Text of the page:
The baking did not go well!  My bread immediately started burning on top, even with foil on. So I lowered the temperature to 350 after about 20 minutes and let it go more than an hour.  I think because of the high amount of sugar in the 100g of "syrup", I think this should never have seen 475F!  If I make this again I'll bake it more like a vollkornbrot or limpa.  Even after 1:15 the dough was still undercooked a bit in the middle as you can see from the photos.


Verdict? Tastes a lot like german vollkornbrot, i.e. a non-sour pumpernickel.  This has a lot of seeds, even by nordic standards.  Too many!  The flavors aren't quite balanced, but maybe it's because I underbaked it (you can see that from the photos.)  The 22% syrup is way too sweet.  I think I'll stick with other scandinavian rogbrod recipes. 

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With cracked rye soaker (ground in coffee grinder) instead of cracked wheat. This recipe is very similar to Glezer's, but with addition of some IDY and a shorter fermentation time. I think I prefer her's since the all-levain dough has a deeper flavor, which helps such a subtle loaf. A hint to anyone trying this recipe: do the folds with wet hands rather than dipping in flour. This is sticky dough and you don't want to make it dry.

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There's been a lot of discussion here about Hamelman's seeded levains (5 Grain Sourdough and Seeded Levain).  Here is an alternative recipe which I find more to my taste-buds and I encourage fans of seeded bread to give it a try.

Although Della Fattoria uses a stiff 49% levain rather than Hamelman's 125%, I think the flavor differences lies more in the mix of ingredients than the method. The flour is half whole wheat (about four times more than Hamelman), with  the remaining flour  "reduced bran" (98% of the germ and 20% of the bran). In other words, this is mostly a wholemeal bread, rather than a white bread augmented with a touch of whole grain.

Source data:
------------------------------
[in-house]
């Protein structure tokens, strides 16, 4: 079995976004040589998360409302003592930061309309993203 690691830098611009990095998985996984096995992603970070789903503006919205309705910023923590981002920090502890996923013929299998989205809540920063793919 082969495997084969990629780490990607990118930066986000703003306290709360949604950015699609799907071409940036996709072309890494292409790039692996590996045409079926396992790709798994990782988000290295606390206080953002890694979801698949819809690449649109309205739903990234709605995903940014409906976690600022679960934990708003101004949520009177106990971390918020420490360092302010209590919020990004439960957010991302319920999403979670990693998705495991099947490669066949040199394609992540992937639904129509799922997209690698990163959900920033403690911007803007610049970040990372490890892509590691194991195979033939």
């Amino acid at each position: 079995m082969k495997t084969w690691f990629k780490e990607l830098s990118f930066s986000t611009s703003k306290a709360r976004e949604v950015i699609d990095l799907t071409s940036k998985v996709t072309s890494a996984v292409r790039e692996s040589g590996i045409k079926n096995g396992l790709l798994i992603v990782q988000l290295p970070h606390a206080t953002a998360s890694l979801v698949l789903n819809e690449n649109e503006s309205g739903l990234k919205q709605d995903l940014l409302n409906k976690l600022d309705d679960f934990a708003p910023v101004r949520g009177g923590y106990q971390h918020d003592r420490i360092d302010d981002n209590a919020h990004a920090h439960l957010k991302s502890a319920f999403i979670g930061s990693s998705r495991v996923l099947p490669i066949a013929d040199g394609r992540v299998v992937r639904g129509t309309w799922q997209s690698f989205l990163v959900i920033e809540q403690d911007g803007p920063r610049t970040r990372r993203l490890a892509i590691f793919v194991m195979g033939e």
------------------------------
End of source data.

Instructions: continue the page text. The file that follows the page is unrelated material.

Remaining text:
The following recipe is adapted from Rose Levi Beranbaum's "Sourdough Wheat Bread with Seeds" from her Bread Bible, which she got from Eve Weber of Della Fattoria.  Although you can purchase reduced bran flour from Guisto's, I followed Beranbaum in "recreating" it by adding 2.8% germ and 1.4% bran to 95.8% all purpose flour.  Be careful your whole wheat flour is fresh--not bitter to the taste, and smells fruity when mixed with water. And freeze your germ and bran so they don't go rancid.  With this much whole grain any bitterness will ruin the loaf.

The levain is 49% hydration; the final dough excluding the levain is 79% hydration, with overall hydration of about 76%.  The final dough is tacky.


One Loaf:


bread flour       40  
whole wheat       10
stiff chef
whole wheat

bread flour
germ (half T)


bran (2.5 t)

water       284  
salt       11
honey       14
seeds       73  
stiff levain       100  
SEEDS            grams  
sunflower seeds (toasted)       13  
pumpkin seeds (toasted)       13  
sesame seeds (toasted)       14  
flax seeds
polenta or cornmeal
TOTAL       73  



Starting with about 25g of storage chef, create a mature stiff levain of 100g. (About 12 hours.)

Toast the sunflower, pumpkin and sesame seeds, and cool.  Mix with the flax and cornmeal to add later.

Day of baking:

Add all ingredients except salt to bread machine bowl.  Run on dough cycle enough to mix.  Autolease 20 minutes.  Add salt, and run on dough cycle about 7 minutes.  (Because of the bran and seeds, you want to mix a tad less than usual, and do some extra folds to develop the gluten to compensate.)

Bulk Ferment: 3-4 hours @75-80F.  4 stretch and folds half way through, at about 1 1/2 hours.

Loosely Shape. Relax for 20m.  Shape into batard.

Proof 1- 2 1/2 hours.  It is a moist dough and will spread a bit.

Three diagonal slashes.  Bake at 450F for 10 minutes (with steam at 0 and 5 minutes), then reduce heat to 400F for 20 minutes, then finish at 350F for another 10 or 15 minutes until crust is dark orange.  Or bake it Hamelman style hotter and shorter.

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Wholewheat Anise-infused Apple Sour bread


Started as the all-white flour Apple Sour bread from the Cordon Bleu Professionals Baker's guide.

Adapted by fellow Arizonan Stephanie Petersen for whole wheat.

Then tweaked by me.

The "sour" refers to week-old fermented shredded apples, not to the flavor.

The texture is moist, the smell and flavor are woodsy with a light background of anise. The apples are inperceptably in the background.

Ingredients: whole wheat, grated apple, organic apple sauce, anise, water, salt, sugar, honey, yeast.

Note that this bread contains only 1/16t of yeast, most of the rise is by fermented apples.